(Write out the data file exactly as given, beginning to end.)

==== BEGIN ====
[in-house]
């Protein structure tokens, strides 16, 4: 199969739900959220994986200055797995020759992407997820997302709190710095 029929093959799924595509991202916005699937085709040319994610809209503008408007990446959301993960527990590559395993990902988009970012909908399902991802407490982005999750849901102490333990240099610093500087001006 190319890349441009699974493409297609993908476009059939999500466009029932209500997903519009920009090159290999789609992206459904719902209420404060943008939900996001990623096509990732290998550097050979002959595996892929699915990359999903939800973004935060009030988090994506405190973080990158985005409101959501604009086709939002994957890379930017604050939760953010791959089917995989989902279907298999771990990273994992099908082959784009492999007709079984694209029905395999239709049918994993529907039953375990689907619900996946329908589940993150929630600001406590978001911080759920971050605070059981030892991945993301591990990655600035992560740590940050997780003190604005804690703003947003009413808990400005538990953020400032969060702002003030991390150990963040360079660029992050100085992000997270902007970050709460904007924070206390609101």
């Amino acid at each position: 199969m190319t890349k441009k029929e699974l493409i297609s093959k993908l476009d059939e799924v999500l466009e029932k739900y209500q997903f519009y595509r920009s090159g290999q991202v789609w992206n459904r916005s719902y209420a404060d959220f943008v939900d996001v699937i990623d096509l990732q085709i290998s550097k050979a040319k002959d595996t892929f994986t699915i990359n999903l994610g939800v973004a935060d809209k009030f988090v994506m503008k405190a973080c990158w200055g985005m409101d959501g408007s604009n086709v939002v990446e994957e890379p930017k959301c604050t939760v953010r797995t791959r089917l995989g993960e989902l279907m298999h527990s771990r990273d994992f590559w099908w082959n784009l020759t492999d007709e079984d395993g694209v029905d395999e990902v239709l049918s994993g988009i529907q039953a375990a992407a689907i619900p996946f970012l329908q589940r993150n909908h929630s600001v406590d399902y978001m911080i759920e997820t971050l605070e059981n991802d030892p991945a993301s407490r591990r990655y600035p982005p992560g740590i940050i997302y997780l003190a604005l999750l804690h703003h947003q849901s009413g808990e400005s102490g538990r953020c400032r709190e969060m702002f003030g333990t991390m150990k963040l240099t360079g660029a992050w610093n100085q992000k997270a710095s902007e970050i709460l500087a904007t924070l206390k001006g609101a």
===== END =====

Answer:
[in-house]
């Protein structure tokens, strides 16, 4: 199969739900959220994986200055797995020759992407997820997302709190710095 029929093959799924595509991202916005699937085709040319994610809209503008408007990446959301993960527990590559395993990902988009970012909908399902991802407490982005999750849901102490333990240099610093500087001006 190319890349441009699974493409297609993908476009059939999500466009029932209500997903519009920009090159290999789609992206459904719902209420404060943008939900996001990623096509990732290998550097050979002959595996892929699915990359999903939800973004935060009030988090994506405190973080990158985005409101959501604009086709939002994957890379930017604050939760953010791959089917995989989902279907298999771990990273994992099908082959784009492999007709079984694209029905395999239709049918994993529907039953375990689907619900996946329908589940993150929630600001406590978001911080759920971050605070059981030892991945993301591990990655600035992560740590940050997780003190604005804690703003947003009413808990400005538990953020400032969060702002003030991390150990963040360079660029992050100085992000997270902007970050709460904007924070206390609101």
């Amino acid at each position: 199969m190319t890349k441009k029929e699974l493409i297609s093959k993908l476009d059939e799924v999500l466009e029932k739900y209500q997903f519009y595509r920009s090159g290999q991202v789609w992206n459904r916005s719902y209420a404060d959220f943008v939900d996001v699937i990623d096509l990732q085709i290998s550097k050979a040319k002959d595996t892929f994986t699915i990359n999903l994610g939800v973004a935060d809209k009030f988090v994506m503008k405190a973080c990158w200055g985005m409101d959501g408007s604009n086709v939002v990446e994957e890379p930017k959301c604050t939760v953010r797995t791959r089917l995989g993960e989902l279907m298999h527990s771990r990273d994992f590559w099908w082959n784009l020759t492999d007709e079984d395993g694209v029905d395999e990902v239709l049918s994993g988009i529907q039953a375990a992407a689907i619900p996946f970012l329908q589940r993150n909908h929630s600001v406590d399902y978001m911080i759920e997820t971050l605070e059981n991802d030892p991945a993301s407490r591990r990655y600035p982005p992560g740590i940050i997302y997780l003190a604005l999750l804690h703003h947003q849901s009413g808990e400005s102490g538990r953020c400032r709190e969060m702002f003030g333990t991390m150990k963040l240099t360079g660029a992050w610093n100085q992000k997270a710095s902007e970050i709460l500087a904007t924070l206390k001006g609101a």